What is more important: economic theory or testing these theories empirically? In her paper in the Economists’ Voice, Barbara Bergmann calls for “A New Empiricism” in the field of economics.
For instance, the assumption that individuals are rational decision makers may be hard to substantiate empirically.
The researchers [Daniel Kahneman and Amos Tversky] found that in many cases people making choices depart from the behavior that economists had posited as rational. However as Vernon Smith, who developed the field of experimental economics, recently pointed out, it may be that the economistsâ notions of what is rational in various contexts needs a reality check.
Gary Becker claims that markets should eliminate racial discrimination. If a company decides not to hire individuals of one race, it will be put at a competitive disadvantage compared to non-racist firms. While markets may work to reduce discrimination somewhat, they definitely do not eliminate it.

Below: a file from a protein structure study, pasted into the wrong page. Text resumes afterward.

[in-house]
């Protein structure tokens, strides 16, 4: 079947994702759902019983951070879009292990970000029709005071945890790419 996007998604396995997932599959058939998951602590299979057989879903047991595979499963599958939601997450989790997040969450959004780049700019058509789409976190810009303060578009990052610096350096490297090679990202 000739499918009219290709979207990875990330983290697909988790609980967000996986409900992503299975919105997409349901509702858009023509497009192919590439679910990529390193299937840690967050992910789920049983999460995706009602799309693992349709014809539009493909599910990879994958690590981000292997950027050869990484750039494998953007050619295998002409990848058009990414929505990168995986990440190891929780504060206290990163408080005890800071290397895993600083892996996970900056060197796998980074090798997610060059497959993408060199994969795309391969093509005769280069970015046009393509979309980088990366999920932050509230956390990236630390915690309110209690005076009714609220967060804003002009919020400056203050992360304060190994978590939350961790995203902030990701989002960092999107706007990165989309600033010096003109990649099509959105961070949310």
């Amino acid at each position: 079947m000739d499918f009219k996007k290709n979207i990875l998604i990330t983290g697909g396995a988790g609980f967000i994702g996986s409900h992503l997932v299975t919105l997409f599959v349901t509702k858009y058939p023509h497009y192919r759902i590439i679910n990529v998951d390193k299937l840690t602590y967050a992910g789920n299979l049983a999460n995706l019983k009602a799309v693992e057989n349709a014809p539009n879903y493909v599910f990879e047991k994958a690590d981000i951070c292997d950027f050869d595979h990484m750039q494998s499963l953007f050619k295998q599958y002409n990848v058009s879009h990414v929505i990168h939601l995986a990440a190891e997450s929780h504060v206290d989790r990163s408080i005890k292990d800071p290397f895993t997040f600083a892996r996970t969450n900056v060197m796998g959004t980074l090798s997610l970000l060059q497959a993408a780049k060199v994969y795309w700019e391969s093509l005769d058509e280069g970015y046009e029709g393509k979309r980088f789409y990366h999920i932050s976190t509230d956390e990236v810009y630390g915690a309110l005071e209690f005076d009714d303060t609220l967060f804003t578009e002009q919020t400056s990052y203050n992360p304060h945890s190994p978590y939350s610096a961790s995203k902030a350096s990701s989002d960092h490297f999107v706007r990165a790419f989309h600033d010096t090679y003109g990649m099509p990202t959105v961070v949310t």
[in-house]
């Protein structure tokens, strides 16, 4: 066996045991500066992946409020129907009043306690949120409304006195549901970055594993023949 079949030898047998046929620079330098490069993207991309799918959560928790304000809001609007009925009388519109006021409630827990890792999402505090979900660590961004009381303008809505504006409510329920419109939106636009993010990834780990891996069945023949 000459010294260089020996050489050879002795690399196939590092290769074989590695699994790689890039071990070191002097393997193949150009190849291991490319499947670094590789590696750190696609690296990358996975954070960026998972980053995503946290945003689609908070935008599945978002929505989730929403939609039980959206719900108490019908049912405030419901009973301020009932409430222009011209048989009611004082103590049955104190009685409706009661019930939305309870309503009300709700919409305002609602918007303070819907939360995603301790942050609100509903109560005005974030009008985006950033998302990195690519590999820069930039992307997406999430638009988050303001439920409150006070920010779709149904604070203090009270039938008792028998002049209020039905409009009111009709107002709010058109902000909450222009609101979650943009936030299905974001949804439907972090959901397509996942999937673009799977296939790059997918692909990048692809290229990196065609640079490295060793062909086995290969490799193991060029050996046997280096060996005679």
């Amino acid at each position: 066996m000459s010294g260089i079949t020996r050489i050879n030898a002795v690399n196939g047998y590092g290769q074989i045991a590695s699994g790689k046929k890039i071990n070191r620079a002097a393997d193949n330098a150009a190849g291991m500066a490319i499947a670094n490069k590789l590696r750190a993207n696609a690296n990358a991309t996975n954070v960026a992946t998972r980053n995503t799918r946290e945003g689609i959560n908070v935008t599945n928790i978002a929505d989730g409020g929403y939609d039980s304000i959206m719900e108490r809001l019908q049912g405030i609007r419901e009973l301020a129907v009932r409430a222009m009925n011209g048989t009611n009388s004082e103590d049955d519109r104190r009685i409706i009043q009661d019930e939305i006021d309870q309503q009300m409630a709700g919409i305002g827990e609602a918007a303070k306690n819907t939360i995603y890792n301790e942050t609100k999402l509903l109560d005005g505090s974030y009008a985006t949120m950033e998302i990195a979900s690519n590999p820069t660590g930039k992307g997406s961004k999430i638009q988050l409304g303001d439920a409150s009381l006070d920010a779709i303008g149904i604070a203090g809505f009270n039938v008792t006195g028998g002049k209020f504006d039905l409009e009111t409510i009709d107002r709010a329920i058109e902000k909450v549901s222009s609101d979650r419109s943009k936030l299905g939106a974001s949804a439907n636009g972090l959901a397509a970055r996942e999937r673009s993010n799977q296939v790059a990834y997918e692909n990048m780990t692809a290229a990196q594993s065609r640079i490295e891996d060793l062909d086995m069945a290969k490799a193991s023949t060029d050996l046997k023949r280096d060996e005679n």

Economists have studied the extent of racial discrimination in the labor market by sending out carefully matched black and white âtestersâ? to answer ads for job vacancies, so as to tally differences in treatment. In another study, testers who differed by race and sex but were coached to use similar bargaining tactics were sent out to dealerships to bargain for new cars. In these studies, highly significant differences in treatment by race and sex were foundâ-non-whites and women were disadvantaged compared to white males.
Dr. Bergmann’s article calls for a logical change in economists’ thinking to focus more on empirical truths of their theories rather than their theoretical elegance.